Deportation flights continue as Roma pledge to return
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Some 130 Roma were flown by the French government to Romania on Friday as Paris continued the voluntary deportation strategy it launched Thursday. Many of the Roma on board the flight pledged to return to France as soon as possible.
“Travelling people” (“gens du voyage”) is the legal term established in 1969 to refer collectively to nomadic communities on French territory that live in mobile homes or trailers and have both French nationality and a permit allowing them to move freely around the country.
The Roma, who come mainly from Romania and Bulgaria, are not included in this category under French law.
Roma advocates countered that the repatriations were hardly voluntary, claiming that those who refused the deal would end up in holding centers and eventually be sent home without funds.
Alexandre Le Cleve, a spokesman for Rom Europe, said the expulsions were pointless because nothing prevented those sent back from immediately returning to France, as many have done in the past.
Le Cleve told Associated Press Television News in an interview. “Obviously, these people come back, they are brought to the Romanian border, then come back to France, can leave again and so on. There are some Roma people who have been sent back seven or eight times, each time receiving the famous EUR300.”
Adrian Paraipan, a 37-year-old who was aboard the Lyon flight along with his wife and three children, said he planned to return to France.
France is allowed to repatriate Gypsies from Romania - who as citizens of an EU member state are allowed to circulate freely within the 27-member bloc - if they are unable to prove they can support themselves while in France, Le Cleve said.
He suggested, as human rights activists have done in the past, that the voluntary departures help inflate the total number of annual expulsions, a figure the government releases to the media with much fanfare.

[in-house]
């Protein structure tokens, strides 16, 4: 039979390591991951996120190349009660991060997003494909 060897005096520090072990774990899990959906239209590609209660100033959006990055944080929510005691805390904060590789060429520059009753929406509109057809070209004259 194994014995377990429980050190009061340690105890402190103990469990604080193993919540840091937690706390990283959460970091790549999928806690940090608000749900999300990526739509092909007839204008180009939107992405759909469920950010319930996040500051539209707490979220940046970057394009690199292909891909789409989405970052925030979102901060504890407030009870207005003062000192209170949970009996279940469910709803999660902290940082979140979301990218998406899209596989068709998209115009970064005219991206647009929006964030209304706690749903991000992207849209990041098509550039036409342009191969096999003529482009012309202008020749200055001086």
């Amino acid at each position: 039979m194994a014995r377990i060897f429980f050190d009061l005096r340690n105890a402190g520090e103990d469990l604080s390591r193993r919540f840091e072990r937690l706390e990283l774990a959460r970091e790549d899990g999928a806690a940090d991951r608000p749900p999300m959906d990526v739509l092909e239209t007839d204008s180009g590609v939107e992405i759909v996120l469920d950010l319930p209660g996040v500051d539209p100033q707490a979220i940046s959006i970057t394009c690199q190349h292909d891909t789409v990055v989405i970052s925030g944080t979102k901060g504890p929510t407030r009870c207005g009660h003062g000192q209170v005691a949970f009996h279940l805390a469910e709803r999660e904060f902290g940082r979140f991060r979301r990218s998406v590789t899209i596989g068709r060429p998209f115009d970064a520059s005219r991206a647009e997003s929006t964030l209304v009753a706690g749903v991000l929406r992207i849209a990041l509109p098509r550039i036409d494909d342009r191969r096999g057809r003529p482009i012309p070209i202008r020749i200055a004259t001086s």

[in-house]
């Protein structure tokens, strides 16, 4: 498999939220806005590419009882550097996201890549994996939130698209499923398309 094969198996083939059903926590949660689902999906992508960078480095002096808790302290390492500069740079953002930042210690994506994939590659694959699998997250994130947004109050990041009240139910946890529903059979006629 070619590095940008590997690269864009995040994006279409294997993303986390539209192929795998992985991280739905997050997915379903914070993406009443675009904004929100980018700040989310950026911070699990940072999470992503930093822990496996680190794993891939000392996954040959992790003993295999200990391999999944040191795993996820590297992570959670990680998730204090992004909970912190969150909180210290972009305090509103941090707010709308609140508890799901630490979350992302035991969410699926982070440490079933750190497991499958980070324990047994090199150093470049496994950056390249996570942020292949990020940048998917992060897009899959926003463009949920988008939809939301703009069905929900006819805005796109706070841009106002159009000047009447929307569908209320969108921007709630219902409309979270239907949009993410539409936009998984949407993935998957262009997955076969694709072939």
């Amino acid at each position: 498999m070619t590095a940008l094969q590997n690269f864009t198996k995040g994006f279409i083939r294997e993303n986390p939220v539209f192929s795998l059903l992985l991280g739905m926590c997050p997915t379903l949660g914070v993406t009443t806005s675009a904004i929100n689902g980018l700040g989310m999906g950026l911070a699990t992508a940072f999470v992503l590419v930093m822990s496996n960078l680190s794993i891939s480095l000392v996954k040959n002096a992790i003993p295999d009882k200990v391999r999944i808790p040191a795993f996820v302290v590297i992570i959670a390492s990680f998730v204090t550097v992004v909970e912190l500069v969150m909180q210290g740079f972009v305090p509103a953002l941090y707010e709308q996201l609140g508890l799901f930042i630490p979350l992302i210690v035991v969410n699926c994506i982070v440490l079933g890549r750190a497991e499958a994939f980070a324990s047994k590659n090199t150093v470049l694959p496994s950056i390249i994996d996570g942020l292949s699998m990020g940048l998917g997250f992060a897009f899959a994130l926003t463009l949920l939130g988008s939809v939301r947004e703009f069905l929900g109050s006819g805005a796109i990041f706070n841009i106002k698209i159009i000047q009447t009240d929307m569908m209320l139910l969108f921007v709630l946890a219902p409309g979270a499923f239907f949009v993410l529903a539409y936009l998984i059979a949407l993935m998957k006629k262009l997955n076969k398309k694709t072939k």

Foreign-born Gypsies are often seen begging on the streets of France's cities, often with small children or puppies, and many French people consider them a nuisance, or worse.
Sarkozy's crackdown on Gypsies came on the heels of much-publicized unrest by French Roma, who attacked a police station in the center of the country after the death of Gypsy youth there. The measures are also part of a raft of new hard-line security measures by Sarkozy, who won election in 2007 on a tough-on-crime platform.
The policy is attracting increasing concern, both at home and abroad, from those who fear it discriminates against one of the European Union's most vulnerable and impoverished communities.
Romanian President Traian Basescu said, “We understand the problems created by the Roma camps outside the French cities” but insisted on the “right of every European citizen to move freely in the EU.” Romania, one of Europe's poorest countries, joined the EU in 2007.
Basescu, who was speaking Thursday in the eastern city of Iasi, pledged to “cooperate with France to find solutions.”
Some critics contend the French crackdown is a cynical ploy to divert attention from France's economic woes and attract far-right voters in the run-up to the 2012 presidential election. Sarkozy's approval ratings have been weak and a financial scandal has embroiled a top government official.
Officials insist they are not stigmatizing Roma - though Sarkozy's stance had chilling undertones in a country where authorities sent French Gypsies to internment camps in France during the occupation. They were kept there until 1946, about two years after France's liberation from the Nazis.
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